December 6, 2019 – This drama about an investigation into the torture of prisoners held by the the U.S. government is kind of like a dramatization of an MSNBC news story on the subject. The story is competently handled and very informative, but it seems inherently un-cinematic, static and very densely packed with information conveyed largely through dialog.
Adam Driver stars as Daniel Jones, the dedicated man obsessed with combing through millions of documents, compiling a complete report on torture with the unwieldy title of “Committee Study of the Central Intelligence Agency's Detention and Interrogation Program.” A better title would be “Report on CIA Torture of Prisoners.”
The film follows Jones' early career in Washington before he headed up the study. The study is ordered after it is revealed in 2005 that 100 video recordings of prisoner interrogations were destroyed by the National Clandestine Service. That seemed suspicious to the United States Senate Select Committee on Intelligence, headed up by Senator Diane Feinstein (played by Annette Benning of “Being Julia”) so an investigation is launched.
The investigation gets no help from the CIA, which won't submit CIA supervisors or operatives for questioning. That means Jones and his small team of investigators must go through huge quantities of emails, letters, memoranda, reports and other documents to find out what was going on with those interrogations. It is difficult, tedious work, carried out in an underground room with no windows. The CIA fights the investigation every step of the way to protect the agency's reputation.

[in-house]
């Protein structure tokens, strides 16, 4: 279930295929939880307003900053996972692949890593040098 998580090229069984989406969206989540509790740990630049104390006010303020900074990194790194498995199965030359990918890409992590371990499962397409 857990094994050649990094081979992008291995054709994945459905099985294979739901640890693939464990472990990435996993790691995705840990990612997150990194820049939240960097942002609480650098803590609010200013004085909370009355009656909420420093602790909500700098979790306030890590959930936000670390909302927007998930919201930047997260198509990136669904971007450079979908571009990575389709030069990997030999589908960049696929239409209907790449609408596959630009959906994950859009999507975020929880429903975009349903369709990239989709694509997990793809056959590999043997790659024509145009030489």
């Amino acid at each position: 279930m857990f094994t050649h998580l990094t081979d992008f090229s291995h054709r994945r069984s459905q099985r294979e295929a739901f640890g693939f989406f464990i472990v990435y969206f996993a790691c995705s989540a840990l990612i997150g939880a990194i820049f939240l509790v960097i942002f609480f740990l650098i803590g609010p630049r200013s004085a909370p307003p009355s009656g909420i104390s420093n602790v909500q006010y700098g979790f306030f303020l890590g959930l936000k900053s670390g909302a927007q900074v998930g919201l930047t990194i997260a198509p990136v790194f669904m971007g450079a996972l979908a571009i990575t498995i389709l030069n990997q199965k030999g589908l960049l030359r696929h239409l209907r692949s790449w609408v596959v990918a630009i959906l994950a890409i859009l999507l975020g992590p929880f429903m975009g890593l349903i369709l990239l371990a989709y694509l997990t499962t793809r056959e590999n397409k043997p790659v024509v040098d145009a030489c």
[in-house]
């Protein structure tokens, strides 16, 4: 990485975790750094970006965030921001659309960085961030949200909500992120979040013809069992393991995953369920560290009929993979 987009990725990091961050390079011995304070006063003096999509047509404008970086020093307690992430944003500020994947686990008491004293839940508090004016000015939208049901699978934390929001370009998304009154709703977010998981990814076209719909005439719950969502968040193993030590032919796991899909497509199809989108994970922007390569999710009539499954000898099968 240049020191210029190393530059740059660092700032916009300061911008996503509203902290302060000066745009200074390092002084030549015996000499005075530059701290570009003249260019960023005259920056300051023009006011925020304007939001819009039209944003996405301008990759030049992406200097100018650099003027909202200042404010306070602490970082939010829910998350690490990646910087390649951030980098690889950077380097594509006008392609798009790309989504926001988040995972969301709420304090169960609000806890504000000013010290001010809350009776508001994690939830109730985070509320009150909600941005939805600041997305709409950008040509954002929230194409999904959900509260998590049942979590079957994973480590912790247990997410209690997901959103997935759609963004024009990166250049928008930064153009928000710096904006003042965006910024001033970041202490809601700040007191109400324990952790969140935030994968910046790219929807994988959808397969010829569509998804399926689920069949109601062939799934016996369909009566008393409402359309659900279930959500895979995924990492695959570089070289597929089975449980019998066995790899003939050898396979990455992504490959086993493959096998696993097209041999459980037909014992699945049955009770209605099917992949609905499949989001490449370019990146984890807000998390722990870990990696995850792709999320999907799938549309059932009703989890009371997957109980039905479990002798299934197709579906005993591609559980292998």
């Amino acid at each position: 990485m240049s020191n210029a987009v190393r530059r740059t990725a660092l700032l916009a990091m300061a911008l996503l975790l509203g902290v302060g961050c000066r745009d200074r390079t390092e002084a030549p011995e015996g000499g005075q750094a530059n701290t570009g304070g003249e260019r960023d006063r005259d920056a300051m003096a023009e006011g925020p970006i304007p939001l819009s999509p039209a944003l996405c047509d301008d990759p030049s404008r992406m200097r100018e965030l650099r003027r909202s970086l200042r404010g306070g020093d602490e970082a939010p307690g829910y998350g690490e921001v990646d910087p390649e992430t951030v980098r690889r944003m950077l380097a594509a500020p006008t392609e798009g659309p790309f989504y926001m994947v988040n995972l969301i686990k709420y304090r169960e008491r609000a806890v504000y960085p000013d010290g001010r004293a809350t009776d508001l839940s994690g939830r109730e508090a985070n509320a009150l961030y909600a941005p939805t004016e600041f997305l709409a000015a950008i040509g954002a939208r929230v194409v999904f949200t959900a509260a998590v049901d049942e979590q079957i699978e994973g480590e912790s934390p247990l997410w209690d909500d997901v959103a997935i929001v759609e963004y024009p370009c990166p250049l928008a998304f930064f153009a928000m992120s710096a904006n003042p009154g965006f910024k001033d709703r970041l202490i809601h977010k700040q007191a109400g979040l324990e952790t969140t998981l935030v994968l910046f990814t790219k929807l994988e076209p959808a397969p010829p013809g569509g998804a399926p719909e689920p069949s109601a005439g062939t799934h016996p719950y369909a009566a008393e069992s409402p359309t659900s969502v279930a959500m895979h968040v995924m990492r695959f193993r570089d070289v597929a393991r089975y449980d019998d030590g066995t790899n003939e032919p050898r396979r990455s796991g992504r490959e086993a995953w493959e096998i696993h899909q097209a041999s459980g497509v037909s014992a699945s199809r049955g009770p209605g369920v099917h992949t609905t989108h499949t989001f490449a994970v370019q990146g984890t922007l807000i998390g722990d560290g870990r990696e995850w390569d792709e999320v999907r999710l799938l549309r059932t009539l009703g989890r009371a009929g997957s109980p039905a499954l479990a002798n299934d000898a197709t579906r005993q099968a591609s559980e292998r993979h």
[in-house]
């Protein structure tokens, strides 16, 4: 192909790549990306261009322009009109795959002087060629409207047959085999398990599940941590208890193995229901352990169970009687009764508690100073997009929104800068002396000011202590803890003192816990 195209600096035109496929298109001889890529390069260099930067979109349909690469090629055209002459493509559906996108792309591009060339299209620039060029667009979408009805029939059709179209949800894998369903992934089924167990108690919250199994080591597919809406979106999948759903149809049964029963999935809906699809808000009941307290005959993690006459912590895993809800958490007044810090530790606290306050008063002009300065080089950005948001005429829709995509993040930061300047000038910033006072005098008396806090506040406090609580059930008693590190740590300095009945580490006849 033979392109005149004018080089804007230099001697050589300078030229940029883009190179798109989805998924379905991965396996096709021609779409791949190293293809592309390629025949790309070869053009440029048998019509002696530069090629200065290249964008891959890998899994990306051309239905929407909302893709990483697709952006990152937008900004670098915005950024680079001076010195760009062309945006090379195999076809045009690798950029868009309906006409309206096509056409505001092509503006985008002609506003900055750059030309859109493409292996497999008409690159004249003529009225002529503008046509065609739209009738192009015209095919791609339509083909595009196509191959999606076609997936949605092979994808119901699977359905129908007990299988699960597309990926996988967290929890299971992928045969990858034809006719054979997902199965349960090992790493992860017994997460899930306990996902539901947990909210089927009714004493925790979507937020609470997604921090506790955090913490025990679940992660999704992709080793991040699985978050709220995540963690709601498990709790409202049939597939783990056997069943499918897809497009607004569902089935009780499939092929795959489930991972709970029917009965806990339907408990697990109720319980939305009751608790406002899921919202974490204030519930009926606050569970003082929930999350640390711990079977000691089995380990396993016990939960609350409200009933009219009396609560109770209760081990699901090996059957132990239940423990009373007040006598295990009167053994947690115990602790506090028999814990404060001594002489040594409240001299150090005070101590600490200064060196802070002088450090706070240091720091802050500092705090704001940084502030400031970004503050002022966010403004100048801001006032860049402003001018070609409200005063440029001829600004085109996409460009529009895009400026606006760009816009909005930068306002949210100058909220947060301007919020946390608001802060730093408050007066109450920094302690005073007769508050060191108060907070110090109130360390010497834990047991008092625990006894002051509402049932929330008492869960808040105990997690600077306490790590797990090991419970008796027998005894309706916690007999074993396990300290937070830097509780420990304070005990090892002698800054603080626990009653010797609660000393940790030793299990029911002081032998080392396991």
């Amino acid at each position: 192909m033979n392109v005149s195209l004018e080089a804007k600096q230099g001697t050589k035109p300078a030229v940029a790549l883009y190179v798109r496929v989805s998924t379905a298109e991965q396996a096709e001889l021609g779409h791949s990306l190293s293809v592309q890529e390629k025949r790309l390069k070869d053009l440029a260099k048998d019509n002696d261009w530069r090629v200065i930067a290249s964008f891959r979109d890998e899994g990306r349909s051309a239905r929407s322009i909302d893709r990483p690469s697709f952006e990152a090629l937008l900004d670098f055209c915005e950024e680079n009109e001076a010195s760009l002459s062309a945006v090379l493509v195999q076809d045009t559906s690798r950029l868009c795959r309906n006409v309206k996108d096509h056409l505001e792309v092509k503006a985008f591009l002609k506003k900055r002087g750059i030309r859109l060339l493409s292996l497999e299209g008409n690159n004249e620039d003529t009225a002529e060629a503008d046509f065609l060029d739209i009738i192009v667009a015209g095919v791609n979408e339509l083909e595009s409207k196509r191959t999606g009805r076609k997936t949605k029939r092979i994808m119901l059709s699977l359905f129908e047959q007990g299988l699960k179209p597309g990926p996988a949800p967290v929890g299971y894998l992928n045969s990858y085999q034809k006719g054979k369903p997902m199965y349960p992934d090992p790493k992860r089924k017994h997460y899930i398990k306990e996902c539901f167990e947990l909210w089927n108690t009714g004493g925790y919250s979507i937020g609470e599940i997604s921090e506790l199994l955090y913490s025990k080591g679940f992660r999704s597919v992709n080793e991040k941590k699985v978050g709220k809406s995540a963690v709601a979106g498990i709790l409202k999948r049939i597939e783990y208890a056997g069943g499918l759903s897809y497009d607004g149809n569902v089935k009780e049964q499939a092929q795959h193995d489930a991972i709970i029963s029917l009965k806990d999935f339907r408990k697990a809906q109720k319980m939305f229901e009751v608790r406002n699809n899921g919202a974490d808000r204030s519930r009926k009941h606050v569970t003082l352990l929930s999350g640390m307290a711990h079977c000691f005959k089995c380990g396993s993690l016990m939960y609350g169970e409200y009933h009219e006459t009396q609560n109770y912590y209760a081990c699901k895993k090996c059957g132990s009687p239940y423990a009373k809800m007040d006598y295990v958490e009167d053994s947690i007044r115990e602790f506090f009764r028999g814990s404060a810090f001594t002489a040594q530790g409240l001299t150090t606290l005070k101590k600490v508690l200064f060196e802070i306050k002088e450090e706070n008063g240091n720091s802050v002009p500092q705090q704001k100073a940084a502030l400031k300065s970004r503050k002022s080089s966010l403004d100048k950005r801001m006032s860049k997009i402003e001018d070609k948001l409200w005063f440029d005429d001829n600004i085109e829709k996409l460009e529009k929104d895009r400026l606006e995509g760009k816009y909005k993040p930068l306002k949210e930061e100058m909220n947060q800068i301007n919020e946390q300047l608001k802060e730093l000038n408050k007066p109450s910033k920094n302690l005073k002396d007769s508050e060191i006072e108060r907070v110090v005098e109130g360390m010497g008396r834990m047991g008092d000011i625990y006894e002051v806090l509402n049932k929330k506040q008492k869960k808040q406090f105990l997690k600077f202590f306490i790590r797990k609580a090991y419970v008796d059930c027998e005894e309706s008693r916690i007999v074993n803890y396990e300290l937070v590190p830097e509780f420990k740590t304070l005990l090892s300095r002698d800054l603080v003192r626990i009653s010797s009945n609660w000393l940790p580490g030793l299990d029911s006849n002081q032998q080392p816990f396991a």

As Jones doggedly pursues the truth, however, it becomes clear that the CIA is torturing prisoners using experimental psychological and physical techniques. It also becomes clear that this torture is not effective at all, and that the methods employed are neither humane, nor based on sound science. The CIA claims their “enhanced interrogation” methods are effective and is producing information that saves lives.
This film makes its point, in part, by showing fairly graphic scenes of torture, including one prisoner who is treated in such an inhumane manner that he dies of hypothermia alone in his cell, chained to the floor. When the CIA feels threatened by Jones, they go after him, charging him with espionage, by hacking into CIA computers. Jones says his computer skills are limited to a mastery of Microsoft Word, so how could he hack the most secure computer system in the world?
With the aid of a New York Times reporter (played by Matthew Rhys of “A Beautiful Day in the Neighborhood”) Jones fights back against his attackers and turns the tables on them, when it turns out the CIA illegally entered a secure Senate facility to dig up dirt on Jones.
It would be hard to miss the parallels between the torture investigation and the current impeachment investigation into President Donald Trump. In both cases, the administration is stonewalling the investigation and trying to dig up dirt on its accusers. The CIA attacks Jones and Trump goes after the whistleblower who started the investigation into Trump's dealings in Ukraine, as well as anyone else who criticizes him.
The last part of the movie involves the long fight by Jones and Feinstein to publish the report, opposed every step of the way by the CIA, intent on keeping the report secret. Indeed, most of this report is still secret. The final battle over the release of an executive summary of the report, takes place in the last days before Feinstein and her fellow Democrats lose control of the Senate committee to the Republicans, who want to bury the report.
This is a very informative movie, and the parallels between that investigation and the current impeachment investigations are revealing. However, this movie is somewhat static and didactic, although it does project moral power. Because of the nature of the interiors, and few exterior shots, it is not very interesting, visually. This film rates a B.
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